Dave: Music has been a guiding light to where we are, where we’re going, and what we’re doing.

How did you guys support each other?

Chad: That’s kind of it. Especially early on, my super Type A tendencies can run out of check. How that comes alive in the studio is I can get really excited and inspired on something, and use a lot of energy into getting that right, but I can also get off track in the same way. Dave’s patience and ability to not attach so much with an idea — he doesn’t have the big up and downs people like me have.

Dave: But then it’s all creative process. It’s a roller coaster no matter what you have to deal with.

Chad: It’s just balance. 2 different personalities balance out better than 2 similar personalities.

3 things you need in the studio?

Both: Coffee, a good chair, and a good computer.

Dave: Just good communication between us, that’s it.

You guys recently unleashed “Easy.” Bring us back to that studio session.

Chad: What we wanted to do and did do with that record is sort of return a little bit to where we were with progressive house in 2014. It has some of the “Now or Never” and “Electric Glow” touch to it. Kapera had sent us over a super rough of the core progression and it immediately reminded me of “Now or Never.” We took the record and wrote the vocal that now lives on it. It doesn’t have the exact same vibe but that was the thing: with a lot of the records that leaned more dance pop like “Out My Mind,” we wanted to do more of a real straight up energetic dance record.

Talk about your show tonight, how often do you come to LA?

Dave: We come to LA a lot. We’re either here for meetings, shows, photoshoots, and shopping.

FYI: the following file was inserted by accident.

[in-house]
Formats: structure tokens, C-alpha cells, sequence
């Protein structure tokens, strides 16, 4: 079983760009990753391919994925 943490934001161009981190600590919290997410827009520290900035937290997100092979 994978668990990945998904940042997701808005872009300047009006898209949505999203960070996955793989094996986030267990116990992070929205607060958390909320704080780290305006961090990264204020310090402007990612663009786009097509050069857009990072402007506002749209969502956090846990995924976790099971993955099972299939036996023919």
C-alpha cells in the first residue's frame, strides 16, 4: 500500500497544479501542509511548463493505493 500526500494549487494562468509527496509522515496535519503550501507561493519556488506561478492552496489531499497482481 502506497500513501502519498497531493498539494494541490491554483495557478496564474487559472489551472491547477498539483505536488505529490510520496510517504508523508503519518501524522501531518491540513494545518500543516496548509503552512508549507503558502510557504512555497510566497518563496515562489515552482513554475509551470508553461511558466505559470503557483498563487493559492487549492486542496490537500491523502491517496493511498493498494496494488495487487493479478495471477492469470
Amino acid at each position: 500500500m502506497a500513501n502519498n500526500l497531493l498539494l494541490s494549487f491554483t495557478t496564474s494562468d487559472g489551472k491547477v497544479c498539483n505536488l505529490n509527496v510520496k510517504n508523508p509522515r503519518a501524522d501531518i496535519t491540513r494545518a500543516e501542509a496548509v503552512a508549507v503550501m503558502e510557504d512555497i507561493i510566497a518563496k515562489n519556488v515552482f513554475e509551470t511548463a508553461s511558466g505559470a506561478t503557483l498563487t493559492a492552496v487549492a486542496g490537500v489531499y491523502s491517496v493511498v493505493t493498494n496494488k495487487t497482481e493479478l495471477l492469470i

Chad: The thing that’s different about this show — and what’s been a bit stressful but hopefully that fans will appreciate it — is it’s a completely new show. It’s projection mapping. It’s all new visual content. The set has been edited and rehearsed. It’s a new experience. We run time code for a long time, so every song has a specific video. If you’ve been to a few Tritonal shows, you may remember a video or two but tonight, you haven’t seen any of it.

What’s your favorite song to drop in a set?

Dave: We have a lot of great stuff from our upcoming U & ME album. “Easy” that you mentioned, I really love playing that one. Funny enough, we’ve been playing some older records. One of them we really like lately has been “Satellite,” which is really old school.

Chad: It’s old school, we haven’t played it in years. I didn’t know how it was going to react, because the new fans may not even know the record.

Dave: Some may not!

Chad: But it’s huge.

How important is social media for your career?

Dave: I’m back and forth with that. Obviously, it’s good to have a big reach but I feel like the bigger an artist gets, the more there’s a disconnection with the fans. Fans like to feel like they’re a part of a group of exclusive fans that only know about this thing, so it’s their thing. Once it becomes everybody’s thing, it’s no longer your thing. There’s this loss of personalization with the fans. Obviously, we want to be able to reach our fans and it’s harder and harder to do that on platforms like Facebook, because they don’t give you any reach anymore. It’s important but you also have to remember what’s most important: writing good music.

It’s interesting because you’ve been making music for 10 years, and Instagram wasn’t even a thing.

Dave: Myspace! [laughs]

Chad: It was newsletters. It was getting opening acts on shows, getting support by acts who had radio shows. It was a whole different thing. We had promo pools that our records would go into, but there was  a stage in our career where I would literally email Tiesto, Above & Beyond, etc. Every time, “support the track!” I haven’t done that in years. I don’t care.

Because I know either the fans are going to resonate — it’s going to connect, it’s going to do something — or it’s not. Getting on a radio show, you’ll get a little exposure somewhere to some fan somewhere else, and that’s good. I’m not saying it’s bad. What I’m saying is it doesn’t necessarily move the needle. What really moves the needle is if the song connects.

Who’s your favorite influencer to follow?

One IG account you can’t live without?

Chad: @fuckjerry. [laughs]

Dave: I’m always following the nerdy stuff on IG. There’s one called @synthdaily, where it’s nothing but synths.